Gang of Youths

Go Farther in Lightness

Written by: MIN on 22/11/2017 15:32:45

Somewhere in Australia, two and a half years ago, Gang of Youths arrived with what I’d call less than a thud to us Scandinavians. While everyone here at – myself included – was preoccupied with the latest record by another bunch of Aussies, The Smith Street Band, David Le’aupepe (self-proclaimed ”previous loner”) teamed up with what seemingly sounds like a basic rock group: lead guitar (Joji Malani), bass guitar (Max Dunn), keys/additional guitar (Jung Kim) and drums/percussion (Donnie Borzestowski). In reality, however, the band’s debut album, “The Positions”, was far from regular and felt more like an amalgamation of Titus Andronicus and The Killers than just another “run of the mill” rock outfit. During the recording of said album, Le’aupepe was dealing with the fact that his wife had recently been diagnosed with cancer, and he found himself questioning his faith and mental health. Today, on their second album, “Go Father in Lightness”, Le’aupepe is divorced from his now recovered wife, making for a slightly different but overall even more satisfying listening experience that retains the band’s versatility and impressively personal lyrics.

The sum of all the bands you can draw parallels to when listening to Gang of Youths is what makes them such a remarkable band, simply due to the fact that they still manage to sound unique in the midst of all their influences. Album-opener “Fear and Trembling” starts with a few minutes of piano playing that recalls both the theme from “Cheers” and Billy Joel’s “Piano Man” just before going full-fledged punk rock on our asses. Somber tracks like “Persevere” and “Keep Me in the Open” feels like they’re written by The National, while the seismic powers of “Atlas Drowned” is enough to tear down buildings by virtue of sounding like a combination of Bruce Springsteen and previously mentioned Titus Andronicus – in fact, the drums alone are able to kickstart your heart if they needed to. Insistent strings and gentle transitions on tracks like “Achilles Come Down” and “Le Symbolique / Let Me Down Easy” make sure that the record never drowns in bombastic rockers on a record that sounds surprisingly dynamic and never comes off as overblown, while making sure that the record feels coherent and smooth.

However, “Go Farther in Lightness” in full probably isn’t for everyone. While I can’t imagine anyone having any complaints about the up-beat material present, somewhere around the middle of the record, Le’aupepe and company dive dark and deep, both musically and lyrically. “Do Not Let Your Spirit Wane” is seven and a half minute long, and most of it is slow build-up. During it, Le’aupepe depicts a dream he has most nights in which he has a happy life and a loving family, but even in his dream there’s a constant creeping feeling that he might not be strong enough to carry on and ends up sitting alone in the basement, drunk. The track ends with a magnificently emotional guitar solo that doesn’t need to be flashy, but just lets the “less is more”-approach flow free. It’s a highly ambitious track, which requires patience, but the pay-off is incredible. Afterwards comes the part where some listeners risk falling behind: although some might stick through “Do Not Let Your Spirit Wane”, it takes another 15-20 minutes before an up-beat track appears, displaying that this record is in fact 78 minutes long. If you’re into it, you won’t mind because it’s all flawlessly executed by top-notch musicians, but it’s definitely the reason why you won’t see this record topping any charts across the sea; “Go Farther in Lightness” is, despite it’s accessible parts, an artistic piece of work disguised as a rock n’ roll record.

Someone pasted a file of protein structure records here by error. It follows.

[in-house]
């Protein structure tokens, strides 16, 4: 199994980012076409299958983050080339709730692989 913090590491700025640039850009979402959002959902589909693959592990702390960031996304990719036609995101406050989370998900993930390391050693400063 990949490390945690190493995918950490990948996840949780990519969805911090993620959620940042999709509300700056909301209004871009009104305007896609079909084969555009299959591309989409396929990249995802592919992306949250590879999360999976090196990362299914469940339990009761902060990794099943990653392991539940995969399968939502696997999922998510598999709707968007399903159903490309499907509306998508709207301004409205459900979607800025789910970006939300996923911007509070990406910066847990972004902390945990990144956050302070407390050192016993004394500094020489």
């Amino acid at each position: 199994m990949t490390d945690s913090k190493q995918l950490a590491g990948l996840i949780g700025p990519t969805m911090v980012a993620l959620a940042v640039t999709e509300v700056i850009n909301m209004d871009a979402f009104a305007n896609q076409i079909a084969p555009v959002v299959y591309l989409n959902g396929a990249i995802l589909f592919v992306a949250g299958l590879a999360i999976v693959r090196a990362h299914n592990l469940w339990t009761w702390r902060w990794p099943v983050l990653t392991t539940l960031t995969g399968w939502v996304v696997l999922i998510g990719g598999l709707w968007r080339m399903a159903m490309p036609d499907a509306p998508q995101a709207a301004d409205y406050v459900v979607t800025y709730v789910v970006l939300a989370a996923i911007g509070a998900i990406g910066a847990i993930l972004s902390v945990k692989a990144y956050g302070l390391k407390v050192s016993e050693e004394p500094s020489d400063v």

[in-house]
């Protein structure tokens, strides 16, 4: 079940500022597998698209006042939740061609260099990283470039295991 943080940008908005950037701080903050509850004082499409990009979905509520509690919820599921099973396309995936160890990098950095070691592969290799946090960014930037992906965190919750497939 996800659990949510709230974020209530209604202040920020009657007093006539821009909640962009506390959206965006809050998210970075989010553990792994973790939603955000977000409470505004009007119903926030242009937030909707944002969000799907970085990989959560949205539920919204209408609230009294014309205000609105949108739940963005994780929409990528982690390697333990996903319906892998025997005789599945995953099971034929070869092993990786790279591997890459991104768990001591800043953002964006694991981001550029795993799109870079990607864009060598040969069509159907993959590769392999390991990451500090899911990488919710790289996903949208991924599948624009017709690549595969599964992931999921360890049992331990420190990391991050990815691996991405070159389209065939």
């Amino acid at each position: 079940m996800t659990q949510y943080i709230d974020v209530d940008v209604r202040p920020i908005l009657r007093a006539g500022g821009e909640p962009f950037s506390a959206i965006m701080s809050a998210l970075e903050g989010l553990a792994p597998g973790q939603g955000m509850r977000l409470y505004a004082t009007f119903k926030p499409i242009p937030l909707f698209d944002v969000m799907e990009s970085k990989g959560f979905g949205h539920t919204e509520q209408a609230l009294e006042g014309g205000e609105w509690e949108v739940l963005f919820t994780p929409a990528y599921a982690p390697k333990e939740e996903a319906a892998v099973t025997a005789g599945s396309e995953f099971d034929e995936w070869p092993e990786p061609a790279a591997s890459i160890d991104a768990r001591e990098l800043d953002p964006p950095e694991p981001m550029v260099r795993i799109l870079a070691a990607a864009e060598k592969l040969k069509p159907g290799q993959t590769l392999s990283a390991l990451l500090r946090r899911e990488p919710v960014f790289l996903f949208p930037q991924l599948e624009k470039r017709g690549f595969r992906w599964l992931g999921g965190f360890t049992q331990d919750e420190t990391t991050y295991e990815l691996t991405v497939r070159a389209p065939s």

No matter his depressive tendencies, there are only a few frontmen around who are able to inspire such hope in you as Le’aupepe is, shining like a beacon of light in the darkest of nights. Ranging from gentle, intimate guitars to grandiose climaxes, the highly There Will Be Fireworks-sounding “The Deepest of Sighs, the Frankest Shadows” features as exactly that kind of light as it reaches the chorus, in which Le’aupepe sings:

Cause not everything means something, honey // So say the unsayable, say the most human of things // And if everything is temporary // I will bear the unbearable, terrible triteness of being

Thankfully, such hopeful insights reoccur during the record’s last and 16th song, “Say Yes to Life”, which wraps up all the shit and bile, guts and glory that Gang of Youths have presented to us. When you finally get around to listening to it, ask yourself: has there really been a more perfect vocal-delivery this year than during the very last moment of “Say Yes to Life”? Le’aupepe’s ability to balance intimate integrity and stadium-reaching heights is impeccable, and it’s mirrored in the rest of the band’s performance, which, ultimately, only furthers the record’s potential. “Go Father in Lightness” is a remarkable, whole and dynamic album, and it’s probably the best rock record you’ll hear all year. It’ll have you jumping around, pondering alone and maybe even sobbing a little bit, but it’s worth every drop of sweat and tears.


Download: Fear and Trembling; Atlas Drowned; What Can I Do If The Fire Goes Out?; Do Not Let Your Spirit Wane; The Deepest Sighs, The Frankest Shadows; Say Yes to Life
For The Fans Of: Titus Andronicus, The Gaslight Anthem, The Killers, The National, There Will Be Fireworks
Listen: Facebook

Release date 13.10.2017 (EU/UK)
Sony Music Entertainment

Related Items | How we score?
comments powered by Disqus


© Copyright MMXXII